10 stocks for a Peter Lynch strategy
These stocks meet the growth and value criteria of the legendary manager of Fidelity Magellan.
Choosing the greatest fund manager of all-time is a tough task. But if you were to rank Peter Lynch at the top of the list, you'd probably find few would disagree with you. If you'd invested $10,000 in Fidelity Magellan the day Lynch took the helm, you would have had $280,000 on the day he retired 13 years later.
Just what was it about Lynch's approach that made him so incredibly successful? Interestingly, a big part of his approach involved something that is not at all exclusive to being a renowned professional fund manager: He invested in what he knew.
Lynch believed that if you personally know something positive about a stock -- you buy the company's products, like its marketing, etc. -- you can get a beat on successful businesses before professional investors get around to them.
The most important fundamental he looked at was one whose use he pioneered: the "PEG" ratio, divides a stock's price/earnings by its historical growth rate. The theory behind this was relatively simple: The faster a company was growing, the more you should be willing to pay for its stock.
To Lynch, PEGs below 1.0 were signs of growth stocks selling on the cheap; PEGs below 0.5 really indicated that a growth stock was a bargain.
In addition to "fast-growers" Lynch looked for "stalwarts" and "slow-growers," which tend to offer strong dividend yields; as such, Lynch adjusted their PEG calculations to include yield. He also looked at the inventory/sales ratio and the debt/equity ratio.
The final part of the Lynch strategy includes two bonus categories: free cash flow/price ratio and net cash/price ratio. Lynch loved it when a stock had a free cash flow/price ratio greater than 35 percent, or a net cash/price ratio over 30%.
For most of the time since I started tracking it in July 2003, my Lynch-based 10-stock portfolio has been one of my better performers. It has averaged annualized returns of 5.3%, easily beating the 3.1% annualized return for the S&P 500.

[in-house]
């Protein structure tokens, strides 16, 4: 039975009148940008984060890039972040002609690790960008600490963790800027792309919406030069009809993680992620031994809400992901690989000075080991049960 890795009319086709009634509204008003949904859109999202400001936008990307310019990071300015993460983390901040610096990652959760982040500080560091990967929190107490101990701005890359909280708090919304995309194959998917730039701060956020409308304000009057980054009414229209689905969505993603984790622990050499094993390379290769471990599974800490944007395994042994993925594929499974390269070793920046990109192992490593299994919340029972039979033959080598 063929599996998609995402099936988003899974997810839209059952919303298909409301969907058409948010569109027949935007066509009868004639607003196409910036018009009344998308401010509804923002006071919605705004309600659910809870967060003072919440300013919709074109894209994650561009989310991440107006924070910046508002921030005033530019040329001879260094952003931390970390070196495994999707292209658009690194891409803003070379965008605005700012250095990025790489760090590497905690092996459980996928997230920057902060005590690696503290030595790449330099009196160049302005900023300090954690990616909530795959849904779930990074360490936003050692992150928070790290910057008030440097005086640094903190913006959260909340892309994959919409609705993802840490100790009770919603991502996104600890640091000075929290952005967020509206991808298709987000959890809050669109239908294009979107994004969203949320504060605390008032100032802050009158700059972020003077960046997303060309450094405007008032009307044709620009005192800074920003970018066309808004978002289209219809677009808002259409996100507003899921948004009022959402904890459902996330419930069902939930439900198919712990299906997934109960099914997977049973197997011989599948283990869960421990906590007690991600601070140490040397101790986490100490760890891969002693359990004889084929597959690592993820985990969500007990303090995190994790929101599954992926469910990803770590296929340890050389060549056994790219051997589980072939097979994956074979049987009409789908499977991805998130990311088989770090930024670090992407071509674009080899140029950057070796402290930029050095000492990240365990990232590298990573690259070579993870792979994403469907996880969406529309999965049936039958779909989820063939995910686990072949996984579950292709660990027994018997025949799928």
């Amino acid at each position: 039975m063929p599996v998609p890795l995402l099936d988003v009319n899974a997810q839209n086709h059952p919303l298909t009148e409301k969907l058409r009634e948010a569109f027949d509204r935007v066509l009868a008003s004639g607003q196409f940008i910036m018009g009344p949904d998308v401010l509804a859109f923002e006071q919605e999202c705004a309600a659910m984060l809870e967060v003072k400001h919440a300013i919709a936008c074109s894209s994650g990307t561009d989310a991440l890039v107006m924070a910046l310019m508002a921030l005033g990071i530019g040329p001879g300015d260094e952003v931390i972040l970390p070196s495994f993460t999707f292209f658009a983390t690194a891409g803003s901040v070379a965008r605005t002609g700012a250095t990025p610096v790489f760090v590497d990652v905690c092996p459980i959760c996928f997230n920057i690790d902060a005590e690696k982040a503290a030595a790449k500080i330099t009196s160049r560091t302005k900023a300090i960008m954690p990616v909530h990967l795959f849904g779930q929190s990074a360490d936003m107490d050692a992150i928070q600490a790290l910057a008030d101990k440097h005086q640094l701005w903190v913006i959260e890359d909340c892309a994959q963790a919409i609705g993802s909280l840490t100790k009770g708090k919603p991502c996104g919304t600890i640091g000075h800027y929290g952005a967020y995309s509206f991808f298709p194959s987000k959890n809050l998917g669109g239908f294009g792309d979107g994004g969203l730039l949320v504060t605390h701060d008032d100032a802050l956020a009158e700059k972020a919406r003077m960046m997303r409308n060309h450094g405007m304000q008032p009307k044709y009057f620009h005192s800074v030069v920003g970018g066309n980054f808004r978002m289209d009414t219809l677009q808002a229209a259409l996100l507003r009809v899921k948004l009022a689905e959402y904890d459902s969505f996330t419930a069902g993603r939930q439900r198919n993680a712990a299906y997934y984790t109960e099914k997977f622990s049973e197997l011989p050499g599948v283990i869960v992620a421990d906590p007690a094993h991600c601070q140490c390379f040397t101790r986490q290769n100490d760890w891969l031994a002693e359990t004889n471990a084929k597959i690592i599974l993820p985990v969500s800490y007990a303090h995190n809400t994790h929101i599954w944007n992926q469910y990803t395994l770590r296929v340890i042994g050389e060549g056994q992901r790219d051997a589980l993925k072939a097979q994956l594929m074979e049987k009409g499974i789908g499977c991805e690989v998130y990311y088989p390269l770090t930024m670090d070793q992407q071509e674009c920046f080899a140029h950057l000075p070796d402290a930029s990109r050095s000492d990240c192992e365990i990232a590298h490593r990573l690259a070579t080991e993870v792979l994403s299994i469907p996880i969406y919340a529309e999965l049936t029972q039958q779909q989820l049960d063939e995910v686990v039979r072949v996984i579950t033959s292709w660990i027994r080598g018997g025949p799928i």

The portfolio's performance numbers have been hurt by a poor 2011 and a sub-par first part of 2012 (down 1.5%), but given its long-term track record, I expect the recent troubles are short-term and wouldn't be surprised to see the portfolio post some strong bounce-back gains before the year is over.
Here's a look at the stocks that currently make up my 10-stock Lynch-based portfolio:
Ternium S.A. (TX)
OmniVision Technologies (OVTI)
Kulicke and Soffa Industries (KLIC)
NACCO Industries (NC)
Crexus Investment (CXS)
GT Advanced Technologies (GTAT)
Apollo Group (APOL)
While it's not a quantitative factor, there is another part of Lynch's strategy that was a critical part of his success, and it's one that is particularly relevant given the portfolio's rough recent run: Don't bail when things get bad.
Lynch recognized that the stock market was unpredictable in the short term, even to the smartest investors. His philosophy: Use a proven strategy and stay in the market for the long term and you'll realize those gains; jump in and out and there's a good chance that you'll miss out on a chunk of them.
That, of course, is particularly hard to do when the market gets volatile. But Lynch said it's critical to stay disciplined: "The real key to making money in stocks," he once said, "is not to get scared out of them."
More from The Stock Advisors
Copyright © 2014 Microsoft. All rights reserved.
Excitement is growing about the company's new iPhone, expected this fall.
VIDEO ON MSN MONEY
Top Stocks provides analysis about the most noteworthy stocks in the market each day, combining some of the best content from around the MSN Money site and the rest of the Web.
Contributors include professional investors and journalists affiliated with MSN Money.
Follow us on Twitter @topstocksmsn.